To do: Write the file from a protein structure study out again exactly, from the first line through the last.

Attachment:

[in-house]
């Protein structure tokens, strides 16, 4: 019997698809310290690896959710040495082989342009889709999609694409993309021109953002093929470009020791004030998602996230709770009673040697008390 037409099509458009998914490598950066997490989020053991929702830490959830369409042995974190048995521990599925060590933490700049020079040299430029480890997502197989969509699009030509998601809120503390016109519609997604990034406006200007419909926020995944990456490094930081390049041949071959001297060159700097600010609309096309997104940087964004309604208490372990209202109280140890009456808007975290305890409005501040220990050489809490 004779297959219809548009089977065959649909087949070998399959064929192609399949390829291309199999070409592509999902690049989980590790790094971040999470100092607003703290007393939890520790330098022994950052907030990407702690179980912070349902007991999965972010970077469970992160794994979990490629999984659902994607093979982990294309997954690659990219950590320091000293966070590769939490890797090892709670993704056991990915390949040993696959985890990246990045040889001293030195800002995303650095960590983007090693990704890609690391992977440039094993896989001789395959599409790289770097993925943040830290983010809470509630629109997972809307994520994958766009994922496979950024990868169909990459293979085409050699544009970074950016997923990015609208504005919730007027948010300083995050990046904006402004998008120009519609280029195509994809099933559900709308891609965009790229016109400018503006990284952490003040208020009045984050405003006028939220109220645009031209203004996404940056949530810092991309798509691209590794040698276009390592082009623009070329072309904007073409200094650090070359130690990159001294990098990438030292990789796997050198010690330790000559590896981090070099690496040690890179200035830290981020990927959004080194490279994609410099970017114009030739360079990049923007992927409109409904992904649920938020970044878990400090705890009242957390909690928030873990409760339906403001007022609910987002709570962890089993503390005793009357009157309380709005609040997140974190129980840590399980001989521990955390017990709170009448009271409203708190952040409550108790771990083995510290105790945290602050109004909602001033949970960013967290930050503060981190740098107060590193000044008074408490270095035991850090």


[in-house]
């Protein structure tokens, strides 16, 4: 019997698809310290690896959710040495082989342009889709999609694409993309021109953002093929470009020791004030998602996230709770009673040697008390 037409099509458009998914490598950066997490989020053991929702830490959830369409042995974190048995521990599925060590933490700049020079040299430029480890997502197989969509699009030509998601809120503390016109519609997604990034406006200007419909926020995944990456490094930081390049041949071959001297060159700097600010609309096309997104940087964004309604208490372990209202109280140890009456808007975290305890409005501040220990050489809490 004779297959219809548009089977065959649909087949070998399959064929192609399949390829291309199999070409592509999902690049989980590790790094971040999470100092607003703290007393939890520790330098022994950052907030990407702690179980912070349902007991999965972010970077469970992160794994979990490629999984659902994607093979982990294309997954690659990219950590320091000293966070590769939490890797090892709670993704056991990915390949040993696959985890990246990045040889001293030195800002995303650095960590983007090693990704890609690391992977440039094993896989001789395959599409790289770097993925943040830290983010809470509630629109997972809307994520994958766009994922496979950024990868169909990459293979085409050699544009970074950016997923990015609208504005919730007027948010300083995050990046904006402004998008120009519609280029195509994809099933559900709308891609965009790229016109400018503006990284952490003040208020009045984050405003006028939220109220645009031209203004996404940056949530810092991309798509691209590794040698276009390592082009623009070329072309904007073409200094650090070359130690990159001294990098990438030292990789796997050198010690330790000559590896981090070099690496040690890179200035830290981020990927959004080194490279994609410099970017114009030739360079990049923007992927409109409904992904649920938020970044878990400090705890009242957390909690928030873990409760339906403001007022609910987002709570962890089993503390005793009357009157309380709005609040997140974190129980840590399980001989521990955390017990709170009448009271409203708190952040409550108790771990083995510290105790945290602050109004909602001033949970960013967290930050503060981190740098107060590193000044008074408490270095035991850090």